Art is not something I know a lot about. I tend to shy away from buying it unless it is something I personally like or find intriguing and would be willing to display it in my home. That was the case with the long forgotten Rojankovsky portfolio I found in a stack of ephemera at an estate sale. The piece looked intriguing and something I would enjoy looking through when I got home. It was “fill a box for $5.00” so I tossed it in with my other miscellaneous items. I was basically getting it for free so “Why not?” (This is how hoarders are born BTW 😉 ) I didn’t think it was worth much but was shocked to find the portfolio was a RARE piece titled “Quand la bise fut venue” from 1929. The portfolio, featuring 6 art deco pochoir illustrations, was by Feodor Stepanovich Rojankovsky – also known as Rojan. He was a Russian émigré illustrator. He was well known both for his childrens’ book illustrations that were featured in many of the Little Golden Books. Modern art was more of his passion – the children’s illustrations paid the bills. The portfolio was a promotional brochure for the La Grande Maison de Blanc Opera House in Paris where he had an exhibit in 1929. The “free” piece was my biggest online sale to date selling for hundreds of dollars.

Reed and Barton Cocktail Shaker


We were “free styling” (I love that term from American Pickers) in Raymond, NH one day and hit a yard sale that didn’t look very promising. Tools, tools and more tools – my husband was thrilled. The only good thing about a “tool” yard sale is that most guys who sell tools have no interest in anything else and are willing to rid themselves of “girl stuff” for next to nothing. That was the case that day. I was standing by patiently while my husband decided whether he needed a “spare for his spare” of some power tool and heard the words “Reed and Barton” uttered by another tool hunter reading the bottom of an exquisite cocktail shaker. It didn’t run on batteries so he decided it wasn’t for him. I made a Ninja move toward the cocktail shaker and paid the man the $1.00 he was asking. That was the day I decided that “tool” yard sales weren’t so bad. I sold the cocktail shaker for 100 times my $1.00 investment – better than the stock market any day!

Mid Century “Atomic” Pulley Lamp


Mid century anything is hot right now. I love it and try to incorporate some key pieces into the eclectic/garage sale/estate sale vibe I have going on at home. Some things just don’t seem to fit in no matter how much I’d like to keep them. This pulley lamp that I bought at a church yard sale was screaming “take me home” when I found her. My husband thought I was crazy but I assured him I would not be the only one to admire her. I was quickly proved right when the “likes” starting racking up and the sale was added to my “top ten sales on Etsy” list.

Wooden Skis  

Vintage wooden skis definitely fall under the category of one man’s trash is another man’s treasure. Here in New Hampshire, one of the early U.S. playgrounds for skiing, there is never a shortage of old skis just waiting to make their way out of old barns and il_570xN.812643709_edz9basements and onto ski lodge owners’ walls. They go for big bucks online. My husband is always on the hunt for them and has sold 4 or 5 sets for 10 times what he paid for them. Sure, he had to lug them home and clean them up but the avid recycler in him is happy to find them a new home – and the money ain’t bad to boot!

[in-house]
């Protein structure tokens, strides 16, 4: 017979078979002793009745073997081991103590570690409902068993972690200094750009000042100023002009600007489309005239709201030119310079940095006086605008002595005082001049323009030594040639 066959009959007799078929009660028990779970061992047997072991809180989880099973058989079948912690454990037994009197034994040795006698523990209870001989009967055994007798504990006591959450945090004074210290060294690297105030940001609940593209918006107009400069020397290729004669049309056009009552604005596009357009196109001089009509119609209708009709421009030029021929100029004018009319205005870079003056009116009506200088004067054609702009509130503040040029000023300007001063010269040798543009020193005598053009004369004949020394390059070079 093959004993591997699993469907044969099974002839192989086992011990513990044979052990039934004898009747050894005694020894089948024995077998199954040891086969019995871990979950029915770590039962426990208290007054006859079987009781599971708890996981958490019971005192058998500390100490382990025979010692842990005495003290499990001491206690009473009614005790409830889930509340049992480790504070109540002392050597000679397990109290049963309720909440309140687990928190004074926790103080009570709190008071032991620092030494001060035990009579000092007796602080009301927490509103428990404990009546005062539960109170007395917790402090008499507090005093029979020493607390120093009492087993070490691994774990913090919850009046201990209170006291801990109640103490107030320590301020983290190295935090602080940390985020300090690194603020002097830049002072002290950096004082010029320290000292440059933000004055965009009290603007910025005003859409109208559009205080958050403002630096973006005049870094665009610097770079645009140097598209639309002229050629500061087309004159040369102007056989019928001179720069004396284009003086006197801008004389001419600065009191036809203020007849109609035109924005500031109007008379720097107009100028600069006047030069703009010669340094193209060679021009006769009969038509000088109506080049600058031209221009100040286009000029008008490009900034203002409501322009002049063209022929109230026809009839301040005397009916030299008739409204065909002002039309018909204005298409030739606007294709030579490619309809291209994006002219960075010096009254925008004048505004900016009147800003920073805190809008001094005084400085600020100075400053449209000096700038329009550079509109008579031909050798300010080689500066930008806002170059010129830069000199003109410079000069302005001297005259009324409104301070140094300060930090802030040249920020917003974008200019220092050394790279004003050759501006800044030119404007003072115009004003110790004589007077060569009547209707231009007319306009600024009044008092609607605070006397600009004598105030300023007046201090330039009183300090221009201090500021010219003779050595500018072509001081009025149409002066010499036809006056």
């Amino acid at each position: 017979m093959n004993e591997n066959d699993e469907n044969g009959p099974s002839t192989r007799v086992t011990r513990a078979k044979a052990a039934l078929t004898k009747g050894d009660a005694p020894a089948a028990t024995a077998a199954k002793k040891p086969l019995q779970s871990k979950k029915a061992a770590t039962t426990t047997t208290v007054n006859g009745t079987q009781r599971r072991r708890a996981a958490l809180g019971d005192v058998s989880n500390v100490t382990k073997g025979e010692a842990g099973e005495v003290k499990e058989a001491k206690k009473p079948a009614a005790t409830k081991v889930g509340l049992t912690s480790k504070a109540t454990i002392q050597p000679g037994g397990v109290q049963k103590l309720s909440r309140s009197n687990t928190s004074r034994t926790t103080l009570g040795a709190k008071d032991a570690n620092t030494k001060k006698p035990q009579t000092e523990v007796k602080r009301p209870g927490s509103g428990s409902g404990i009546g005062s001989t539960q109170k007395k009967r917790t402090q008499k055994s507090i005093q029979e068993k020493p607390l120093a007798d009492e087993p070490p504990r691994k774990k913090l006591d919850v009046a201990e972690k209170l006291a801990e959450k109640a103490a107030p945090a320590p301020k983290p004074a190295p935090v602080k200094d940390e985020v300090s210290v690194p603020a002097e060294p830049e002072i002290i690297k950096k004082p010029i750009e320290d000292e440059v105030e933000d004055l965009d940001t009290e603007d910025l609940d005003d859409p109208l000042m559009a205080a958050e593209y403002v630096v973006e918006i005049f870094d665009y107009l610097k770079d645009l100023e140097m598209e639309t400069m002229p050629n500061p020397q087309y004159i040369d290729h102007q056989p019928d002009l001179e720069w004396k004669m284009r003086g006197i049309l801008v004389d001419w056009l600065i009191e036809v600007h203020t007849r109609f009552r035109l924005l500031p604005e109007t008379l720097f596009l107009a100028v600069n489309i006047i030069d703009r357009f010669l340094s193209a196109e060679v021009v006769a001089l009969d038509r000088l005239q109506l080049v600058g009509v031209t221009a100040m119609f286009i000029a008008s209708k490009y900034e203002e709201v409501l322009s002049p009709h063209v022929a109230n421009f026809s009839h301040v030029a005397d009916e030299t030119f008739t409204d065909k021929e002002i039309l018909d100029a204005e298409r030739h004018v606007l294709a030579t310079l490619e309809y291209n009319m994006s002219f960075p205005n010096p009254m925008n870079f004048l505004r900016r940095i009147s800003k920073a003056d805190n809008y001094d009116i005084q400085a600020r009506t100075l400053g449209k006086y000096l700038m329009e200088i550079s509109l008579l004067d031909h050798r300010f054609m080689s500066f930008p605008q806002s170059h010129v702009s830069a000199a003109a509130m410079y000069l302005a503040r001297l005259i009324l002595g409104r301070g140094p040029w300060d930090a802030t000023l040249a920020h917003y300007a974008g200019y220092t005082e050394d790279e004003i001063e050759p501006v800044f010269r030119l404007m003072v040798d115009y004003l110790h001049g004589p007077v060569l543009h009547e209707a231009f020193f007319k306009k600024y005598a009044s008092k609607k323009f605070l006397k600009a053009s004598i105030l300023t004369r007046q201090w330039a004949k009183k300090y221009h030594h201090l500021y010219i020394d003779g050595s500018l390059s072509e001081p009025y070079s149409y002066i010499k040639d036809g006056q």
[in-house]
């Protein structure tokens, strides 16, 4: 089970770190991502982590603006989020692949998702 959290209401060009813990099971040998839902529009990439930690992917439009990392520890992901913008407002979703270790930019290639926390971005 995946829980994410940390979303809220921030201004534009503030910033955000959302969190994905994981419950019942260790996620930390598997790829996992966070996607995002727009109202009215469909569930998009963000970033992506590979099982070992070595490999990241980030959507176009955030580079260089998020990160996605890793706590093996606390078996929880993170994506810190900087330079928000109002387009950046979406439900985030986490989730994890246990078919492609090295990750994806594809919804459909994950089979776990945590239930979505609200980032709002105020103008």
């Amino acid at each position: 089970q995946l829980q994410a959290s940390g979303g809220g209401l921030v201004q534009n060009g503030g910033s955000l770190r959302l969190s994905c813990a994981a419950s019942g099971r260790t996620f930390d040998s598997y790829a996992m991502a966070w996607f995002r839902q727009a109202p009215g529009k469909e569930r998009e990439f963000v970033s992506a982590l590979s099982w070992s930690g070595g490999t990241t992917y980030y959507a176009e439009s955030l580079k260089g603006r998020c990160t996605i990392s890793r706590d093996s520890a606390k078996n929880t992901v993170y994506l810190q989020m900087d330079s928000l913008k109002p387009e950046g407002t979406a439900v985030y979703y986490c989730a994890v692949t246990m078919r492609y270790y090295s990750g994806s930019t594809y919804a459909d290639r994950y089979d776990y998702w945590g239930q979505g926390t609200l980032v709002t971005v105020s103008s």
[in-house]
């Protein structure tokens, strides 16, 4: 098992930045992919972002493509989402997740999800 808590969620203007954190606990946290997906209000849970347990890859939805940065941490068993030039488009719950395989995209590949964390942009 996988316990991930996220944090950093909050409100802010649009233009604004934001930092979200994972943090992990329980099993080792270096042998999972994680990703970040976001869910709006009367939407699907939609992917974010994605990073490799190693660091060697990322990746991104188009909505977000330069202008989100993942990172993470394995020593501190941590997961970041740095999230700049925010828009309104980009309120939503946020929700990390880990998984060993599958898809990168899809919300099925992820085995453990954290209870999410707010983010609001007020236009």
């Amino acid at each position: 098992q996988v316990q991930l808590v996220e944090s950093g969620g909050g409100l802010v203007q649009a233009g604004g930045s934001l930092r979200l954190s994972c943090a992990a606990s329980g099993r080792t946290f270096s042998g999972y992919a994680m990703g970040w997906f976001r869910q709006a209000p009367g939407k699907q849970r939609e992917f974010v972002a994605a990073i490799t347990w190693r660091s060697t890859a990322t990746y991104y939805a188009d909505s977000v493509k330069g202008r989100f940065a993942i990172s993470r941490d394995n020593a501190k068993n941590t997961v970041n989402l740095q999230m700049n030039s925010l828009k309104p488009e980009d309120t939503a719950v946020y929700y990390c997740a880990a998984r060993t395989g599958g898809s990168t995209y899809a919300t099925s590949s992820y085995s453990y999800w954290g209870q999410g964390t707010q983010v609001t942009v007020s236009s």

Did I mention my husband is an avid recycler? Sometimes this is a bad thing (like when I can’t park in my garage from the overflow of cardboard boxes he has brought home from a construction job so he can “recycle them properly”) and sometimes it’s a good thing (like when he decided to purchase all of the metal rods he found in the basement of an estate sale only to find that one of them was a precious metal called molybdenum and was worth hundreds of dollars). The box lot of metal for $5.00 netted him 100 times that. He always heads to the basement first at estate sales hoping to replicate that glory but days like that are few and far between.

When an unlucky friend makes the mistake of asking us about our outings they typically have to listen to us go on and on about our latest exploits. They invariably will say, “Call me next time you are going.” I warn them…like a man with a metal detector on the beach you have to do a lot of hunting to find treasure….and more often than not you come up empty. If you don’t like the hunt then sleep in on Saturday. Besides, you can always find some of the cool things we’ve tracked down waiting for you on our Etsy page at Lizzie Tish Vintage and Classic Camping.

What are some of your greatest finds? We’d love to hear from you! Leave a comment below.

“Estate Sales 101” – Finding and Negotiating the Best Deals

In my last post I shared some of my go to apps and websites for finding estate sales in your area. In this post I’ll share some of my strategies for finding and negotiating the best deal once your there.

If the sale looks like it’s going to be a “honey hole” then people just like you are scoping it out too! Get there early. More often than not only a limited amount of people will be allowed in at a time and numbers will be handed out. You want to be number 1-10 so you can walk in the door and get the hottest items. If the sale starts on Friday then you should be there if you have your heart set on something. Go on the last day of the sale for the best deals but don’t be surprised if there is not much left.


If you have a friend bring them along and tell them “see you later” as soon as you get in the door. It doesn’t make sense for you to stay together and look at the same items. Divide and conquer! Each of you should go in different directions and be on the hunt for the best items. Make a game plan before you go and decide what you are looking for. I always send my husband to the basement and he is as happy as a clam!